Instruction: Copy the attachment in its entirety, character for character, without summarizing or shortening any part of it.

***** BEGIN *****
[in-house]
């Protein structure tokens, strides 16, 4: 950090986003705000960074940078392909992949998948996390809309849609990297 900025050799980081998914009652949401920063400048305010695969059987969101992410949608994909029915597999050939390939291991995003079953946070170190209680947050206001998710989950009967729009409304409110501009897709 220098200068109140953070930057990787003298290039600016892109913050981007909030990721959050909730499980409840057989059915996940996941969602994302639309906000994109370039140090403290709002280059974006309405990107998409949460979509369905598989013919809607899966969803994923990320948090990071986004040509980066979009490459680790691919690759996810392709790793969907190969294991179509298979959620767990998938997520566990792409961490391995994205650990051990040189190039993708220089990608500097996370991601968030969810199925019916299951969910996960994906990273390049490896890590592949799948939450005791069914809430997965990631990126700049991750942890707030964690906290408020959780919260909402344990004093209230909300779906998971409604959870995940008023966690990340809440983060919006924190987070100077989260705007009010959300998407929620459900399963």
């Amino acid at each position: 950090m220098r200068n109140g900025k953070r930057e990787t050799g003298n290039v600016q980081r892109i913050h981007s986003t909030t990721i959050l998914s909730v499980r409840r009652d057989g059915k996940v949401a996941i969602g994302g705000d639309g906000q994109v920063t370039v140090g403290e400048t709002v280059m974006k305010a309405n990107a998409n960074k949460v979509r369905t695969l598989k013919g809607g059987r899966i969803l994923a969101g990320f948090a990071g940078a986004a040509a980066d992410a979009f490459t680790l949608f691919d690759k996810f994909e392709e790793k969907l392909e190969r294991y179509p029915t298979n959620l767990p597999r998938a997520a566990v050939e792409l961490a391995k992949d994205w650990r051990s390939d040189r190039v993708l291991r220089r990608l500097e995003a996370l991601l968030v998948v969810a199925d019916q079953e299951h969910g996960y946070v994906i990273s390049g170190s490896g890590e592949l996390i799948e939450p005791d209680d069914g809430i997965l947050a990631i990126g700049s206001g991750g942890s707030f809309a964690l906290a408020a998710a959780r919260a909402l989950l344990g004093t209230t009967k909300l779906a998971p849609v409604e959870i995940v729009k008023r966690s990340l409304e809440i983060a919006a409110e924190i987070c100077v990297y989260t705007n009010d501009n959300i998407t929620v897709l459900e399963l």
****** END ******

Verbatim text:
[in-house]
């Protein structure tokens, strides 16, 4: 950090986003705000960074940078392909992949998948996390809309849609990297 900025050799980081998914009652949401920063400048305010695969059987969101992410949608994909029915597999050939390939291991995003079953946070170190209680947050206001998710989950009967729009409304409110501009897709 220098200068109140953070930057990787003298290039600016892109913050981007909030990721959050909730499980409840057989059915996940996941969602994302639309906000994109370039140090403290709002280059974006309405990107998409949460979509369905598989013919809607899966969803994923990320948090990071986004040509980066979009490459680790691919690759996810392709790793969907190969294991179509298979959620767990998938997520566990792409961490391995994205650990051990040189190039993708220089990608500097996370991601968030969810199925019916299951969910996960994906990273390049490896890590592949799948939450005791069914809430997965990631990126700049991750942890707030964690906290408020959780919260909402344990004093209230909300779906998971409604959870995940008023966690990340809440983060919006924190987070100077989260705007009010959300998407929620459900399963």
């Amino acid at each position: 950090m220098r200068n109140g900025k953070r930057e990787t050799g003298n290039v600016q980081r892109i913050h981007s986003t909030t990721i959050l998914s909730v499980r409840r009652d057989g059915k996940v949401a996941i969602g994302g705000d639309g906000q994109v920063t370039v140090g403290e400048t709002v280059m974006k305010a309405n990107a998409n960074k949460v979509r369905t695969l598989k013919g809607g059987r899966i969803l994923a969101g990320f948090a990071g940078a986004a040509a980066d992410a979009f490459t680790l949608f691919d690759k996810f994909e392709e790793k969907l392909e190969r294991y179509p029915t298979n959620l767990p597999r998938a997520a566990v050939e792409l961490a391995k992949d994205w650990r051990s390939d040189r190039v993708l291991r220089r990608l500097e995003a996370l991601l968030v998948v969810a199925d019916q079953e299951h969910g996960y946070v994906i990273s390049g170190s490896g890590e592949l996390i799948e939450p005791d209680d069914g809430i997965l947050a990631i990126g700049s206001g991750g942890s707030f809309a964690l906290a408020a998710a959780r919260a909402l989950l344990g004093t209230t009967k909300l779906a998971p849609v409604e959870i995940v729009k008023r966690s990340l409304e809440i983060a919006a409110e924190i987070c100077v990297y989260t705007n009010d501009n959300i998407t929620v897709l459900e399963l």